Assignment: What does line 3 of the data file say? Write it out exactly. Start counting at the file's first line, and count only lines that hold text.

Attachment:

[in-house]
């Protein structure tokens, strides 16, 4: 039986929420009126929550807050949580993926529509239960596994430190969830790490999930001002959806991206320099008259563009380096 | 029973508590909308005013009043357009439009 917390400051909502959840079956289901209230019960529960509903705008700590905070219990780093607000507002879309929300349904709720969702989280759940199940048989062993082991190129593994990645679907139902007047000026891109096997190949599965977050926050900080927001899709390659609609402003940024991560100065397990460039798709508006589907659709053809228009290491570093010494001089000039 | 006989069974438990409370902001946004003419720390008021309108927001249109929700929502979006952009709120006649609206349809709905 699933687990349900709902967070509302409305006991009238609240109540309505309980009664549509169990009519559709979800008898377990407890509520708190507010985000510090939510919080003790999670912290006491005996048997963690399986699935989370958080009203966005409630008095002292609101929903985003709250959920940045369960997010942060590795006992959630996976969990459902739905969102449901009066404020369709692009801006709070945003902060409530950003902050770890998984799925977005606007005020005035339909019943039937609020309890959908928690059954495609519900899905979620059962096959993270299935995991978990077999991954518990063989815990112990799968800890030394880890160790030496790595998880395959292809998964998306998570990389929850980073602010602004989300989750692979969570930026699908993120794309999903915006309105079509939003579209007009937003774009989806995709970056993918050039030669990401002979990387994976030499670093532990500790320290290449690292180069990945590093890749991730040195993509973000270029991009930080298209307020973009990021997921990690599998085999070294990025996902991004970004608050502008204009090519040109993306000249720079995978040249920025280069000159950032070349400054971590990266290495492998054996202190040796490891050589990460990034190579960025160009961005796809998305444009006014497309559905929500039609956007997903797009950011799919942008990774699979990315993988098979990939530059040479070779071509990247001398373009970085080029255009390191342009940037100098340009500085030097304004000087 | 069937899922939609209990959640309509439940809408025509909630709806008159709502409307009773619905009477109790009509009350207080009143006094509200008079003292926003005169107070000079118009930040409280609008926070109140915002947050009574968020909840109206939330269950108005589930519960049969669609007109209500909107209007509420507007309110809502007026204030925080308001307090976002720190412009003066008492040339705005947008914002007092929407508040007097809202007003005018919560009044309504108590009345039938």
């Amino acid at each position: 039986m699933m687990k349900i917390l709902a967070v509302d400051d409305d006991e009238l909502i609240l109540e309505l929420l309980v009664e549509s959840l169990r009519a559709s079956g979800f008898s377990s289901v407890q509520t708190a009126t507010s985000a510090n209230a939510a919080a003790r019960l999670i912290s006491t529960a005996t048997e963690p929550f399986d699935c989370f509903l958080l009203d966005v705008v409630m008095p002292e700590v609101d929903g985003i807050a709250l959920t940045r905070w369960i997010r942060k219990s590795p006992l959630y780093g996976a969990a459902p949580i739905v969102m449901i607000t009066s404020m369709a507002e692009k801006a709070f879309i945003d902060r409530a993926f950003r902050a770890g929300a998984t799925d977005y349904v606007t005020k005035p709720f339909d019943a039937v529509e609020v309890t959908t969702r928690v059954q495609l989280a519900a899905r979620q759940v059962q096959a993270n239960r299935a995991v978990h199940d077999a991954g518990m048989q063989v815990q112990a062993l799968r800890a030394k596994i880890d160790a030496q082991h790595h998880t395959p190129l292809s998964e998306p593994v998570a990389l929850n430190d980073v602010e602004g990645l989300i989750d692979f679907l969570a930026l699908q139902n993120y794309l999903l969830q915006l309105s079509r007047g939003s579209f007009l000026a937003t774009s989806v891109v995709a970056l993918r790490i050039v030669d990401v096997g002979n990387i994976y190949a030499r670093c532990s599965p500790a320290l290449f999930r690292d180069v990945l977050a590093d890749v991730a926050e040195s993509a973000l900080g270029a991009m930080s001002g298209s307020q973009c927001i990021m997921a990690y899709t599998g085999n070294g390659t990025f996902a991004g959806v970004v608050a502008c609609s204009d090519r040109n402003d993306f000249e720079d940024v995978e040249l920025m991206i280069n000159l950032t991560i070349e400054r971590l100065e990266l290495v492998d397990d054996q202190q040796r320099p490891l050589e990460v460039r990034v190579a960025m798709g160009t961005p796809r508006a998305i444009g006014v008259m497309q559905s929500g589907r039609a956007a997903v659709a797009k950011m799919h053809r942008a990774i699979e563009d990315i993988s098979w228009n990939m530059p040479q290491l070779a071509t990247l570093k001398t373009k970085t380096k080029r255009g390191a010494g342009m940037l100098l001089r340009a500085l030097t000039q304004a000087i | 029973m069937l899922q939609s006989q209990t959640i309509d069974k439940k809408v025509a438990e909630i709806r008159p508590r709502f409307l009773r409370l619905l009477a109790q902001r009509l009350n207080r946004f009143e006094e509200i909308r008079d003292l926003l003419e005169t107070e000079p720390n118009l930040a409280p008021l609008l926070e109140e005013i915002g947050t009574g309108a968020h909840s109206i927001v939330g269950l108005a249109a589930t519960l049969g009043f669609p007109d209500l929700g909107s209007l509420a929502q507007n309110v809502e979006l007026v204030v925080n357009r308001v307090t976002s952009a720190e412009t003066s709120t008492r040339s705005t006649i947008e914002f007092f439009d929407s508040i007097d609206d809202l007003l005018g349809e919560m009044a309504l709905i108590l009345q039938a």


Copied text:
């Amino acid at each position: 039986m699933m687990k349900i917390l709902a967070v509302d400051d409305d006991e009238l909502i609240l109540e309505l929420l309980v009664e549509s959840l169990r009519a559709s079956g979800f008898s377990s289901v407890q509520t708190a009126t507010s985000a510090n209230a939510a919080a003790r019960l999670i912290s006491t529960a005996t048997e963690p929550f399986d699935c989370f509903l958080l009203d966005v705008v409630m008095p002292e700590v609101d929903g985003i807050a709250l959920t940045r905070w369960i997010r942060k219990s590795p006992l959630y780093g996976a969990a459902p949580i739905v969102m449901i607000t009066s404020m369709a507002e692009k801006a709070f879309i945003d902060r409530a993926f950003r902050a770890g929300a998984t799925d977005y349904v606007t005020k005035p709720f339909d019943a039937v529509e609020v309890t959908t969702r928690v059954q495609l989280a519900a899905r979620q759940v059962q096959a993270n239960r299935a995991v978990h199940d077999a991954g518990m048989q063989v815990q112990a062993l799968r800890a030394k596994i880890d160790a030496q082991h790595h998880t395959p190129l292809s998964e998306p593994v998570a990389l929850n430190d980073v602010e602004g990645l989300i989750d692979f679907l969570a930026l699908q139902n993120y794309l999903l969830q915006l309105s079509r007047g939003s579209f007009l000026a937003t774009s989806v891109v995709a970056l993918r790490i050039v030669d990401v096997g002979n990387i994976y190949a030499r670093c532990s599965p500790a320290l290449f999930r690292d180069v990945l977050a590093d890749v991730a926050e040195s993509a973000l900080g270029a991009m930080s001002g298209s307020q973009c927001i990021m997921a990690y899709t599998g085999n070294g390659t990025f996902a991004g959806v970004v608050a502008c609609s204009d090519r040109n402003d993306f000249e720079d940024v995978e040249l920025m991206i280069n000159l950032t991560i070349e400054r971590l100065e990266l290495v492998d397990d054996q202190q040796r320099p490891l050589e990460v460039r990034v190579a960025m798709g160009t961005p796809r508006a998305i444009g006014v008259m497309q559905s929500g589907r039609a956007a997903v659709a797009k950011m799919h053809r942008a990774i699979e563009d990315i993988s098979w228009n990939m530059p040479q290491l070779a071509t990247l570093k001398t373009k970085t380096k080029r255009g390191a010494g342009m940037l100098l001089r340009a500085l030097t000039q304004a000087i | 029973m069937l899922q939609s006989q209990t959640i309509d069974k439940k809408v025509a438990e909630i709806r008159p508590r709502f409307l009773r409370l619905l009477a109790q902001r009509l009350n207080r946004f009143e006094e509200i909308r008079d003292l926003l003419e005169t107070e000079p720390n118009l930040a409280p008021l609008l926070e109140e005013i915002g947050t009574g309108a968020h909840s109206i927001v939330g269950l108005a249109a589930t519960l049969g009043f669609p007109d209500l929700g909107s209007l509420a929502q507007n309110v809502e979006l007026v204030v925080n357009r308001v307090t976002s952009a720190e412009t003066s709120t008492r040339s705005t006649i947008e914002f007092f439009d929407s508040i007097d609206d809202l007003l005018g349809e919560m009044a309504l709905i108590l009345q039938a």